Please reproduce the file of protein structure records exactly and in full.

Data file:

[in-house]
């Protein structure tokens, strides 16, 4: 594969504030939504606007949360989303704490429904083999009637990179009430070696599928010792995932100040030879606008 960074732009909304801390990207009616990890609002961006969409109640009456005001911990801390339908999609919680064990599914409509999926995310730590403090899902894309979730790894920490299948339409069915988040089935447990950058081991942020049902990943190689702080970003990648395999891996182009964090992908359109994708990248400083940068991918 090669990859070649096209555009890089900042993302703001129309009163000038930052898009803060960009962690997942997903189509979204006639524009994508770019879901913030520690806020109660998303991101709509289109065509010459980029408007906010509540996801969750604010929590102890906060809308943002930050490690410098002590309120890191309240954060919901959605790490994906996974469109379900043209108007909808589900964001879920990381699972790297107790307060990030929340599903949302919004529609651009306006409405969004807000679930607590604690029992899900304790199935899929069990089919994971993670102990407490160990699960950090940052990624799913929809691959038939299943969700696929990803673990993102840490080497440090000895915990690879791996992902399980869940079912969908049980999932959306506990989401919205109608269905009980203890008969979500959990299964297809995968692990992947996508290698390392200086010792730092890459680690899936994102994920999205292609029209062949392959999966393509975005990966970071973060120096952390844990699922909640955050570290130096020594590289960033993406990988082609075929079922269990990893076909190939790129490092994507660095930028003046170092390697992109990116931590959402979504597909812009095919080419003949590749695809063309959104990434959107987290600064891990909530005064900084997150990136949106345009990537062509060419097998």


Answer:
[in-house]
């Protein structure tokens, strides 16, 4: 594969504030939504606007949360989303704490429904083999009637990179009430070696599928010792995932100040030879606008 960074732009909304801390990207009616990890609002961006969409109640009456005001911990801390339908999609919680064990599914409509999926995310730590403090899902894309979730790894920490299948339409069915988040089935447990950058081991942020049902990943190689702080970003990648395999891996182009964090992908359109994708990248400083940068991918 090669990859070649096209555009890089900042993302703001129309009163000038930052898009803060960009962690997942997903189509979204006639524009994508770019879901913030520690806020109660998303991101709509289109065509010459980029408007906010509540996801969750604010929590102890906060809308943002930050490690410098002590309120890191309240954060919901959605790490994906996974469109379900043209108007909808589900964001879920990381699972790297107790307060990030929340599903949302919004529609651009306006409405969004807000679930607590604690029992899900304790199935899929069990089919994971993670102990407490160990699960950090940052990624799913929809691959038939299943969700696929990803673990993102840490080497440090000895915990690879791996992902399980869940079912969908049980999932959306506990989401919205109608269905009980203890008969979500959990299964297809995968692990992947996508290698390392200086010792730092890459680690899936994102994920999205292609029209062949392959999966393509975005990966970071973060120096952390844990699922909640955050570290130096020594590289960033993406990988082609075929079922269990990893076909190939790129490092994507660095930028003046170092390697992109990116931590959402979504597909812009095919080419003949590749695809063309959104990434959107987290600064891990909530005064900084997150990136949106345009990537062509060419097998």